How Much Exercise Do Kids Need?
Kids are rambunctious. They have boundless amounts of energy that are impossible for kids to keep up with. They need a safe outlet for that energy to help them get through. That’s where exercise comes in. Not only will it help them get rid of their energy, but you’ll give them lifelong benefits to improve their quality of life throughout the coming years.
The Benefits of Exercise
- Exercise has been shown to increase the blood flow to the frontal cortex and hippocampus sections of the brain: the sections devoted to critical thinking and memory formation. They need both of these to do well in school.
- Kids’ moods are improved as they exercise. You can see this effect in yourself too. You always feel more amiable and happy after a good workout.
- Develops coordination, muscle strength, and a healthy body. As these are the development stages of your child’s life, the habits they pick up now will not only help them grow into their best selves, but they will keep these habits for the rest of their lives.
- Kids spend most of their energy running around outside rather than making a mess in your home. Fewer cleanups mean happier parents as well.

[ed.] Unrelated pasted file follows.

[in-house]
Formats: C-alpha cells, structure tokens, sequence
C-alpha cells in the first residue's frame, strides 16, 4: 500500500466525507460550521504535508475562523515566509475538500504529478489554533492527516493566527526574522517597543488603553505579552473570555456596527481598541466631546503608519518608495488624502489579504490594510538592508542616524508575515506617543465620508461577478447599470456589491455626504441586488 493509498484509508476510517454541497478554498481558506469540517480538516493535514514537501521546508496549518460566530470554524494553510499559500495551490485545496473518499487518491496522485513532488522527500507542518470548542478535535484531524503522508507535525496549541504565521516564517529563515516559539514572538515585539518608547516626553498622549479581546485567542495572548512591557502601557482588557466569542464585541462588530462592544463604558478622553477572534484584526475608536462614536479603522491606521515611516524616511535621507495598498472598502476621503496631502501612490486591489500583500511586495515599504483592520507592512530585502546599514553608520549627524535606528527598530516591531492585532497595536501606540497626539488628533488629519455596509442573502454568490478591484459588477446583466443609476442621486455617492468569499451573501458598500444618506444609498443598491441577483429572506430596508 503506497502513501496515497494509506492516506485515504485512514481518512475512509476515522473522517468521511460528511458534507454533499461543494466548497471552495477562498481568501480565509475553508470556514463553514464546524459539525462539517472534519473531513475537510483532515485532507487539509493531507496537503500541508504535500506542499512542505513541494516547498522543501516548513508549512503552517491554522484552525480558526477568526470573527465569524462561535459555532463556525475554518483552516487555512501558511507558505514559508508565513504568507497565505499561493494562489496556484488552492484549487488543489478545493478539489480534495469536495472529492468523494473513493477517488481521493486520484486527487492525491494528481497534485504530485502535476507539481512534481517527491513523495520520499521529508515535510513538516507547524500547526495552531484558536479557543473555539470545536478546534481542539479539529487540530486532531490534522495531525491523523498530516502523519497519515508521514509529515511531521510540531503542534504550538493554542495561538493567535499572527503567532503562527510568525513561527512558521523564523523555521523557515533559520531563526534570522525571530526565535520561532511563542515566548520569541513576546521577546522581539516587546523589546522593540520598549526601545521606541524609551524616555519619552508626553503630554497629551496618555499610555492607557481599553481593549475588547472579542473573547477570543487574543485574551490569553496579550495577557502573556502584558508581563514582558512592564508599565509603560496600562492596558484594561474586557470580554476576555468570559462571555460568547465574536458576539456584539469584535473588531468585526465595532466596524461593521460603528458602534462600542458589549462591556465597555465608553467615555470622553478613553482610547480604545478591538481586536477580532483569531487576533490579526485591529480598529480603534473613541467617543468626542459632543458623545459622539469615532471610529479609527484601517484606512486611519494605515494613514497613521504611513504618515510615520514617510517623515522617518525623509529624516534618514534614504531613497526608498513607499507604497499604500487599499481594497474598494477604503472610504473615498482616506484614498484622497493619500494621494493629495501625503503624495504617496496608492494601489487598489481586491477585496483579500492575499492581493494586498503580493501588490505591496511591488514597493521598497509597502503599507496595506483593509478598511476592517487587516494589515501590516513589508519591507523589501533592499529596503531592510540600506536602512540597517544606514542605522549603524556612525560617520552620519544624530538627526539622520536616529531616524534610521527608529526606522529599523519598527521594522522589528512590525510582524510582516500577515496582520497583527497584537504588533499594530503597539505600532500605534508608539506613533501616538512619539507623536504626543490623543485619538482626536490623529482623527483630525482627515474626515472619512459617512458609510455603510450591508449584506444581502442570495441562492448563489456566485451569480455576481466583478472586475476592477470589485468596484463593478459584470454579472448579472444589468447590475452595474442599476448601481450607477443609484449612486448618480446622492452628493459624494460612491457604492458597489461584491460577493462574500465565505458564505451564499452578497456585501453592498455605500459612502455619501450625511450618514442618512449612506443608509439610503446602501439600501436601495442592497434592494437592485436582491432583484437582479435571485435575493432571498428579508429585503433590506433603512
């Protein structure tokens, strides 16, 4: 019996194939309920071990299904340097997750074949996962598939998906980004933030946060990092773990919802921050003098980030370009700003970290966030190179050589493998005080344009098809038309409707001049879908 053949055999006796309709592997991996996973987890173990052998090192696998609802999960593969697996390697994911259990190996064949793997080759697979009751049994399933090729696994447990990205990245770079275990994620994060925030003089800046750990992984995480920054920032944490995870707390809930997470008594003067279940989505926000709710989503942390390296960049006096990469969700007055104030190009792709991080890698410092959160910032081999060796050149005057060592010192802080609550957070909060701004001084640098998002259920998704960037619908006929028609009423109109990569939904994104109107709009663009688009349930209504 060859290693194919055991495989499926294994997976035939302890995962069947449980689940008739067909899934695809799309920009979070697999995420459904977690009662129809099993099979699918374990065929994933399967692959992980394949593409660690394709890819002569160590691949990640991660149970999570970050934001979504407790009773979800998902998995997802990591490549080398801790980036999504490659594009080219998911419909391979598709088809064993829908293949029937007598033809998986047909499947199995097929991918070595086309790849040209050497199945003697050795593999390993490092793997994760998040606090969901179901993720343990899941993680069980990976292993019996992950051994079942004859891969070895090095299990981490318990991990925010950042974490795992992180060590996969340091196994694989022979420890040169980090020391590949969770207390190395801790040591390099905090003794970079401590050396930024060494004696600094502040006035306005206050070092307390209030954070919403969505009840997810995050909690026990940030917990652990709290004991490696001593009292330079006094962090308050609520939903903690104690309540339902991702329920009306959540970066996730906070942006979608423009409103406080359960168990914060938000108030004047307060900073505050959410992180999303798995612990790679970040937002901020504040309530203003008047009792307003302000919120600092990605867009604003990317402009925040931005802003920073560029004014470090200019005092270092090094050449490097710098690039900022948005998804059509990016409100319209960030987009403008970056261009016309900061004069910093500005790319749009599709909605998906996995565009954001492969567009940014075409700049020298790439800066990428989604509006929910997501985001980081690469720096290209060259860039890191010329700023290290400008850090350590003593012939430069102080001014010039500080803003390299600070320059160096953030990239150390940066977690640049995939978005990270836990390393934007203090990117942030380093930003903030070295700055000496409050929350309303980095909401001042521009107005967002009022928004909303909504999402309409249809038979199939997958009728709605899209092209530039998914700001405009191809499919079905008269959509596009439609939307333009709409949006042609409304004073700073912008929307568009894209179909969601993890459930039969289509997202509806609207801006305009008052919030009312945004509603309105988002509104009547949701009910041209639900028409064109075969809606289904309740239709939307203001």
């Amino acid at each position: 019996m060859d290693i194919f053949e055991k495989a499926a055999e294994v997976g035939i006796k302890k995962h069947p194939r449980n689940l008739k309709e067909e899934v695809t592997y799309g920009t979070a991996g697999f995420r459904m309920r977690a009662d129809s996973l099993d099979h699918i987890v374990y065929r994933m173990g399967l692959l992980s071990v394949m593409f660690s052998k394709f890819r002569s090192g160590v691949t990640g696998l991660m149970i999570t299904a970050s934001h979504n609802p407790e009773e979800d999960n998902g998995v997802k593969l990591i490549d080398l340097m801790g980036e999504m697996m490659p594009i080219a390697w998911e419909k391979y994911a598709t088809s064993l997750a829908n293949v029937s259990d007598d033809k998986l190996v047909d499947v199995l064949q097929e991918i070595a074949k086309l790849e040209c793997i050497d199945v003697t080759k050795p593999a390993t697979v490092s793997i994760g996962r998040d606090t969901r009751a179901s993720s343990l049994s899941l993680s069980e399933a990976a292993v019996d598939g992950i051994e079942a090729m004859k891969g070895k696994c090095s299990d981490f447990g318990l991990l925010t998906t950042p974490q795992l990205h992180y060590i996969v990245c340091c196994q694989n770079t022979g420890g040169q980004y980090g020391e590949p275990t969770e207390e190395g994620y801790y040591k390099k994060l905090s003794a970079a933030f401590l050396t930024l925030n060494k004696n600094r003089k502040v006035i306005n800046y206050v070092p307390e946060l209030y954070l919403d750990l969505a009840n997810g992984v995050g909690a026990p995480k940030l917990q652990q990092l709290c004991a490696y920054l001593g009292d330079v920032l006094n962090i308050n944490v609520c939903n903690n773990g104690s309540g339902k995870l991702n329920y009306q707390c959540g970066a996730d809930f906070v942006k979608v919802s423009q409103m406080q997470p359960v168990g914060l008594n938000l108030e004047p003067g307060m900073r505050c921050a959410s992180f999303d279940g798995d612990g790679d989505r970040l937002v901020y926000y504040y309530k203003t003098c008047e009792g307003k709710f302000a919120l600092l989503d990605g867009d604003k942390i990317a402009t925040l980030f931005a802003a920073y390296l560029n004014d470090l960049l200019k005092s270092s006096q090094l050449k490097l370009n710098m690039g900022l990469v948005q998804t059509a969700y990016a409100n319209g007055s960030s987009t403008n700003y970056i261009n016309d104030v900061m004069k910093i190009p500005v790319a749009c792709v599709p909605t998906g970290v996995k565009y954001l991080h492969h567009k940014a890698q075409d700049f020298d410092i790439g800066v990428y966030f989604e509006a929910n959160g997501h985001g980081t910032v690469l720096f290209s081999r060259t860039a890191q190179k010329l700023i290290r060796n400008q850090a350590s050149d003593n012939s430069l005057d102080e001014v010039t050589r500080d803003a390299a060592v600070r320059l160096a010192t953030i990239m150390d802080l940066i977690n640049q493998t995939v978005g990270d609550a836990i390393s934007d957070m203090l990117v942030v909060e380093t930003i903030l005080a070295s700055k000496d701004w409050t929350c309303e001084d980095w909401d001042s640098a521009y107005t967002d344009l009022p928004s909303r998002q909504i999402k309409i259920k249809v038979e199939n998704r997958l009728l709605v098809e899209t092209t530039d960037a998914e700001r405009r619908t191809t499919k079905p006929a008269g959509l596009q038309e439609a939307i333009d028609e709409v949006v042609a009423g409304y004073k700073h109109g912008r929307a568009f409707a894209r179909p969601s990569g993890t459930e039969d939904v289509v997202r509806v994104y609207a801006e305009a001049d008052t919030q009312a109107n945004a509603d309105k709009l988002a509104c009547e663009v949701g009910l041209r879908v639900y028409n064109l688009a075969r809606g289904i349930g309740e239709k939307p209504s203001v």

With those kinds of benefits, why wouldn’t you want to get your kids outside and moving as often as possible? Especially since all of these benefits could be yours as well if you joined in.
The next question is how to determine if your kids are getting enough exercise every day? What are is the daily recommendation of exercise you should be holding your kids to? Take a look at what the experts are saying.
The Daily Dose of Exercise
- 1-hour minimum of exercise (better if more).
- Activities should focus on three areas:
- Aerobic: anything that increases heart rate, eg. running, biking, dancing, and jumping.
- Muscle-strengthening: anything that pushes them past their normal, eg. climbing, pushing, and pulling.
- Bone-strengthening: anything that puts force on the bones, eg. hopscotch, running, and jumping.
The specific activities and how/when you do them are completely up to you. You can often motivate those who are less willing to get outside if you accompany them, and make the activity into a game.